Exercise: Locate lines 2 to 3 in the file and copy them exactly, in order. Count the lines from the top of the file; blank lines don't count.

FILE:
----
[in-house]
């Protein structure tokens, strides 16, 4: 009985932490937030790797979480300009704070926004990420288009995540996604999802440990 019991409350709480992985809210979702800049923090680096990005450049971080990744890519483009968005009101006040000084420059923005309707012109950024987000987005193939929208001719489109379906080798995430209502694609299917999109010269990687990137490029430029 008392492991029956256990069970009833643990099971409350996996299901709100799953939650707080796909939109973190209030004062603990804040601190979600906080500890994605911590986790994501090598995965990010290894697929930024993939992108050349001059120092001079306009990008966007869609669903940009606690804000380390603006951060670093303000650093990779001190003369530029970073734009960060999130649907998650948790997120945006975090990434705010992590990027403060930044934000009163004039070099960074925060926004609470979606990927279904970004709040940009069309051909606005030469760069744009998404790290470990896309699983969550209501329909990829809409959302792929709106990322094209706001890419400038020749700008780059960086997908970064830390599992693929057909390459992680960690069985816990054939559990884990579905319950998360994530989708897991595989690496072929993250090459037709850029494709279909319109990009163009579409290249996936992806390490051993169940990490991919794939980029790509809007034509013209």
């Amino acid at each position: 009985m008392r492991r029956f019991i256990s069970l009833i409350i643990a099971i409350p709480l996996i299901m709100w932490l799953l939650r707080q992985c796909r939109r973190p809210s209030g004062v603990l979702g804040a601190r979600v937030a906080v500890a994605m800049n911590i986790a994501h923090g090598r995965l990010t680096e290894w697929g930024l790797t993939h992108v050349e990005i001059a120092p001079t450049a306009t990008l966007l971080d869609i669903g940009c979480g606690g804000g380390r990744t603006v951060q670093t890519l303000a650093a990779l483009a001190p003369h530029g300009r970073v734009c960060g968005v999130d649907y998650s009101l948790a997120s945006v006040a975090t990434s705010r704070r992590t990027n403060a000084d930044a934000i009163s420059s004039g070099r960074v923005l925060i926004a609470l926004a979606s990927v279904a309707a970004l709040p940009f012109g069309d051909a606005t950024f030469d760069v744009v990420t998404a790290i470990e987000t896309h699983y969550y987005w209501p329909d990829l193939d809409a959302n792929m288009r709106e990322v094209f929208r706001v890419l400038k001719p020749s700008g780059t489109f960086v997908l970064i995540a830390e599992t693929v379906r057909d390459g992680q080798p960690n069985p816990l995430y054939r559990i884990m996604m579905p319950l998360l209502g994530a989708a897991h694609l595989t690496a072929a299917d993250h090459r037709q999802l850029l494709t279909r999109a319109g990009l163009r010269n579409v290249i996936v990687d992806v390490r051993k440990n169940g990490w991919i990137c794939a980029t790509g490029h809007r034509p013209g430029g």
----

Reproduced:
């Protein structure tokens, strides 16, 4: 009985932490937030790797979480300009704070926004990420288009995540996604999802440990 019991409350709480992985809210979702800049923090680096990005450049971080990744890519483009968005009101006040000084420059923005309707012109950024987000987005193939929208001719489109379906080798995430209502694609299917999109010269990687990137490029430029 008392492991029956256990069970009833643990099971409350996996299901709100799953939650707080796909939109973190209030004062603990804040601190979600906080500890994605911590986790994501090598995965990010290894697929930024993939992108050349001059120092001079306009990008966007869609669903940009606690804000380390603006951060670093303000650093990779001190003369530029970073734009960060999130649907998650948790997120945006975090990434705010992590990027403060930044934000009163004039070099960074925060926004609470979606990927279904970004709040940009069309051909606005030469760069744009998404790290470990896309699983969550209501329909990829809409959302792929709106990322094209706001890419400038020749700008780059960086997908970064830390599992693929057909390459992680960690069985816990054939559990884990579905319950998360994530989708897991595989690496072929993250090459037709850029494709279909319109990009163009579409290249996936992806390490051993169940990490991919794939980029790509809007034509013209």
């Amino acid at each position: 009985m008392r492991r029956f019991i256990s069970l009833i409350i643990a099971i409350p709480l996996i299901m709100w932490l799953l939650r707080q992985c796909r939109r973190p809210s209030g004062v603990l979702g804040a601190r979600v937030a906080v500890a994605m800049n911590i986790a994501h923090g090598r995965l990010t680096e290894w697929g930024l790797t993939h992108v050349e990005i001059a120092p001079t450049a306009t990008l966007l971080d869609i669903g940009c979480g606690g804000g380390r990744t603006v951060q670093t890519l303000a650093a990779l483009a001190p003369h530029g300009r970073v734009c960060g968005v999130d649907y998650s009101l948790a997120s945006v006040a975090t990434s705010r704070r992590t990027n403060a000084d930044a934000i009163s420059s004039g070099r960074v923005l925060i926004a609470l926004a979606s990927v279904a309707a970004l709040p940009f012109g069309d051909a606005t950024f030469d760069v744009v990420t998404a790290i470990e987000t896309h699983y969550y987005w209501p329909d990829l193939d809409a959302n792929m288009r709106e990322v094209f929208r706001v890419l400038k001719p020749s700008g780059t489109f960086v997908l970064i995540a830390e599992t693929v379906r057909d390459g992680q080798p960690n069985p816990l995430y054939r559990i884990m996604m579905p319950l998360l209502g994530a989708a897991h694609l595989t690496a072929a299917d993250h090459r037709q999802l850029l494709t279909r999109a319109g990009l163009r010269n579409v290249i996936v990687d992806v390490r051993k440990n169940g990490w991919i990137c794939a980029t790509g490029h809007r034509p013209g430029g």